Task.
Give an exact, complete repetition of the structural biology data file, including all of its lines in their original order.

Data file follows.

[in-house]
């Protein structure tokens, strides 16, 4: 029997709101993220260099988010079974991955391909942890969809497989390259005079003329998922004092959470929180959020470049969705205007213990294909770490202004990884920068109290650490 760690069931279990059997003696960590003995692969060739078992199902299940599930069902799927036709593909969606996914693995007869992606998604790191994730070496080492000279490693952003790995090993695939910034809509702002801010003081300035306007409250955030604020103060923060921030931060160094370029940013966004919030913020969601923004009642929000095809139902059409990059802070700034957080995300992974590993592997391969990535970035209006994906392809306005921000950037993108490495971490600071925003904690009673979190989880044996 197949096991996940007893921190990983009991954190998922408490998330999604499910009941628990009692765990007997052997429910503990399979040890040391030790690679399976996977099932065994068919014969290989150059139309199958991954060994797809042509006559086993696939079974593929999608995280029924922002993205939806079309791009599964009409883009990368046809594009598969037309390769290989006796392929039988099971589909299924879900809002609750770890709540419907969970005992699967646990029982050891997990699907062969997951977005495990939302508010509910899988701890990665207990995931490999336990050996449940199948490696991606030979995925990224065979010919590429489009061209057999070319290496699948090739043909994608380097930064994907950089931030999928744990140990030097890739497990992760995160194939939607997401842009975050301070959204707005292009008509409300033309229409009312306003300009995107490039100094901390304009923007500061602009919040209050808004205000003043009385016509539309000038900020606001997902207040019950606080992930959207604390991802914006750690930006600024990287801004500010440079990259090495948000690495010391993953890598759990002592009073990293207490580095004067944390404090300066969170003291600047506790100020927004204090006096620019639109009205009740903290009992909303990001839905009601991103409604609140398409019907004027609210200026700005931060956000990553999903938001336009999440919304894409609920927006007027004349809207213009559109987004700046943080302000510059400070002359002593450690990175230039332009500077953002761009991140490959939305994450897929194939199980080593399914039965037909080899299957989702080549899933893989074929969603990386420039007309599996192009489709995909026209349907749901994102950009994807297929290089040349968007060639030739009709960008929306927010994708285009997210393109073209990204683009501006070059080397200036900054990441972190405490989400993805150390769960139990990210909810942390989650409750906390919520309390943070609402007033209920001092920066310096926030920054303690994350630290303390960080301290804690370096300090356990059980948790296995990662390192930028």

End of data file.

[in-house]
């Protein structure tokens, strides 16, 4: 029997709101993220260099988010079974991955391909942890969809497989390259005079003329998922004092959470929180959020470049969705205007213990294909770490202004990884920068109290650490 760690069931279990059997003696960590003995692969060739078992199902299940599930069902799927036709593909969606996914693995007869992606998604790191994730070496080492000279490693952003790995090993695939910034809509702002801010003081300035306007409250955030604020103060923060921030931060160094370029940013966004919030913020969601923004009642929000095809139902059409990059802070700034957080995300992974590993592997391969990535970035209006994906392809306005921000950037993108490495971490600071925003904690009673979190989880044996 197949096991996940007893921190990983009991954190998922408490998330999604499910009941628990009692765990007997052997429910503990399979040890040391030790690679399976996977099932065994068919014969290989150059139309199958991954060994797809042509006559086993696939079974593929999608995280029924922002993205939806079309791009599964009409883009990368046809594009598969037309390769290989006796392929039988099971589909299924879900809002609750770890709540419907969970005992699967646990029982050891997990699907062969997951977005495990939302508010509910899988701890990665207990995931490999336990050996449940199948490696991606030979995925990224065979010919590429489009061209057999070319290496699948090739043909994608380097930064994907950089931030999928744990140990030097890739497990992760995160194939939607997401842009975050301070959204707005292009008509409300033309229409009312306003300009995107490039100094901390304009923007500061602009919040209050808004205000003043009385016509539309000038900020606001997902207040019950606080992930959207604390991802914006750690930006600024990287801004500010440079990259090495948000690495010391993953890598759990002592009073990293207490580095004067944390404090300066969170003291600047506790100020927004204090006096620019639109009205009740903290009992909303990001839905009601991103409604609140398409019907004027609210200026700005931060956000990553999903938001336009999440919304894409609920927006007027004349809207213009559109987004700046943080302000510059400070002359002593450690990175230039332009500077953002761009991140490959939305994450897929194939199980080593399914039965037909080899299957989702080549899933893989074929969603990386420039007309599996192009489709995909026209349907749901994102950009994807297929290089040349968007060639030739009709960008929306927010994708285009997210393109073209990204683009501006070059080397200036900054990441972190405490989400993805150390769960139990990210909810942390989650409750906390919520309390943070609402007033209920001092920066310096926030920054303690994350630290303390960080301290804690370096300090356990059980948790296995990662390192930028």